The 28th Amendment

This post sat incomplete collecting dust in my drafts folder since last spring. Given self-evident revelations about phony and rigged elections, and the global hierarchical nature of a psychopathic technocratic order’s command and control structure that dominates national governance, it genuinely seemed wasteful to allocate time and attention to a Constitutional Amendment. However, given recent geopolitical events, and the exhausted patience of true “America First” patriots sick of seeing their tax dollars fund perpetual wars, it seemed somewhat relevant again.

As I’ve stated in numerous pieces over the past year, speculating about the structure of this global “cabal” no longer interests me. I’ve gone through many books about the Illuminati, Jesuits, Vaticano, Committee of 300, 12 Families, Bilderbergs, Freemasons, Rothschilds, Zionists, Satanists, Adam’s Family, Dr. Seuss, you name it. Thanks to a cousin who worked for the Chilean Embassy to the Holy See, I’ve even been behind the Vatican’s walls a few times to roam its streets and peek inside and whiff its sulfuric emitting halls.

Spiritual Guidance on ... of Rostov, St. Dimitry Buy New $16.00 (as of 03:47 UTC - Details) Debating the legitimacy of various theories around secret societies, internationalists, bankers, specific races, religions, families, sects, cults, or hidden hands of shape-shifting interdimensional reptilians from planet Ork who brought the moon as a hollow container to carry out their operations of keeping humanity buried in low-frequency emotions for soul-sucking energy extraction, just seems like a waste of time. It often leaves people feeling…helpless, and I’d rather spend my time connecting historical and current events to the stated agendas (2021/2030), to offer some kind of prescription to mentally, and physically prepare for the future. Though I still believe geographic preparation will be the most essential—land, food, water, energy, and remote living in a nation that will leave you the f**k alone.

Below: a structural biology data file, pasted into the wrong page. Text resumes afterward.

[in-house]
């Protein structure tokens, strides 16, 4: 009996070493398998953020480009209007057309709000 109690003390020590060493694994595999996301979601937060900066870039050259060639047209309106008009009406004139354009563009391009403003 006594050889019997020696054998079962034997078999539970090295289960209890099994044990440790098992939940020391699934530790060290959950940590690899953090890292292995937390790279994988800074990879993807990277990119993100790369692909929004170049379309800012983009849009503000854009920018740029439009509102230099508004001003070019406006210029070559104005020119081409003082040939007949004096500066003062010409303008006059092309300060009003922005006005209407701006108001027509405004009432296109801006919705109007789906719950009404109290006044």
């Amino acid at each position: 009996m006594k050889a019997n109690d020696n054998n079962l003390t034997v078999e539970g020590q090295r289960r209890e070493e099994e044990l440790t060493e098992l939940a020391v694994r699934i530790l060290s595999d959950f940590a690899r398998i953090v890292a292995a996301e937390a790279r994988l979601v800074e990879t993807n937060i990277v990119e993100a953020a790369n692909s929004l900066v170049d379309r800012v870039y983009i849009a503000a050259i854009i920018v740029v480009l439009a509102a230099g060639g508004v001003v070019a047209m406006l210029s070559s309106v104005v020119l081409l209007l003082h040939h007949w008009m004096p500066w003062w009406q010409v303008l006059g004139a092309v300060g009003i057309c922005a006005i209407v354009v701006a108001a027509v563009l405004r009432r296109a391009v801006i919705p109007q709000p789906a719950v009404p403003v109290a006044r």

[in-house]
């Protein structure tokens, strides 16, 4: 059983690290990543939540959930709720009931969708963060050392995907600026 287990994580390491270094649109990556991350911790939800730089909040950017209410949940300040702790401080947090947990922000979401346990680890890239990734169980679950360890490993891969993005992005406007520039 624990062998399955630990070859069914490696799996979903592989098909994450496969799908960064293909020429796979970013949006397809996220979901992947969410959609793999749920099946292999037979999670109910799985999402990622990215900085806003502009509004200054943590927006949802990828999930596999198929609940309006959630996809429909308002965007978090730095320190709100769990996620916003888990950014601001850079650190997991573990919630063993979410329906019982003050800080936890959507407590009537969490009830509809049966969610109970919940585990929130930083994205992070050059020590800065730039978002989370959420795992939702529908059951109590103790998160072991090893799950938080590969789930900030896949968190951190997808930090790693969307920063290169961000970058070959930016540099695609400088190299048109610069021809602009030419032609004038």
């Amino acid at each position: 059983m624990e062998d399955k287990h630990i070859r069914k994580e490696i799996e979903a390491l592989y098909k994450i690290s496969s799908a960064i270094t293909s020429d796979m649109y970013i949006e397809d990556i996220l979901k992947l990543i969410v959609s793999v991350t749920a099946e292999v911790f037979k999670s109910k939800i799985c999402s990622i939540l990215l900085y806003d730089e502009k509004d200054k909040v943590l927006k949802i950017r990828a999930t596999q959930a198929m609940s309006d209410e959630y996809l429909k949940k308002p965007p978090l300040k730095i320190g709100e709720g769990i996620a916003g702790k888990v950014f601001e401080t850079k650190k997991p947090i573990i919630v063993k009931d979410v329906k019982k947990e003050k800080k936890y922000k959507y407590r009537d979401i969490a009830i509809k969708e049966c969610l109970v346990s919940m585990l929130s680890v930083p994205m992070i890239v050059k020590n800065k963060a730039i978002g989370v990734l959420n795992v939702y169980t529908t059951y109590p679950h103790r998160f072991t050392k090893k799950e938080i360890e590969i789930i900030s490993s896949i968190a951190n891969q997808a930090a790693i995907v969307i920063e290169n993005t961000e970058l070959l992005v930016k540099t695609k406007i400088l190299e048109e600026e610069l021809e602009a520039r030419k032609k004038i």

The only aspect that matters is acknowledging the existence of a “cabal” in the pursuit of individual psychological and spiritual liberation from its perceived omnipotence.

There are two kinds of slaves in this world.
The slave who sees his chains, and the slave who doesn’t.
Which kind of slave will ever have the chance to cease being a slave?

A recent post by

Neoliberal Feudalism

offers a worthwhile summary of the structural nature of this global hierarchy for those who still wonder why their government appears to want them aspirational enough to gain employment and be an active debt slave consumer, and obedient enough to pay taxes on time, but otherwise sick, slovenly, passive, ignorant, anxious, or dead.

One of the most effective tools of this “cabal” has historically been war and conflict, and it appears to be back on the docket for ushering in that long-planned one-world government. The wars of today, are not the conflicts of civilizations past. And the masses of debt slaves on the backs of whom these wars are engineered, are (maybe? finally?) waking up to the completely inorganic and manufactured nature of not just today’s conflicts, but every conflict going back two centuries.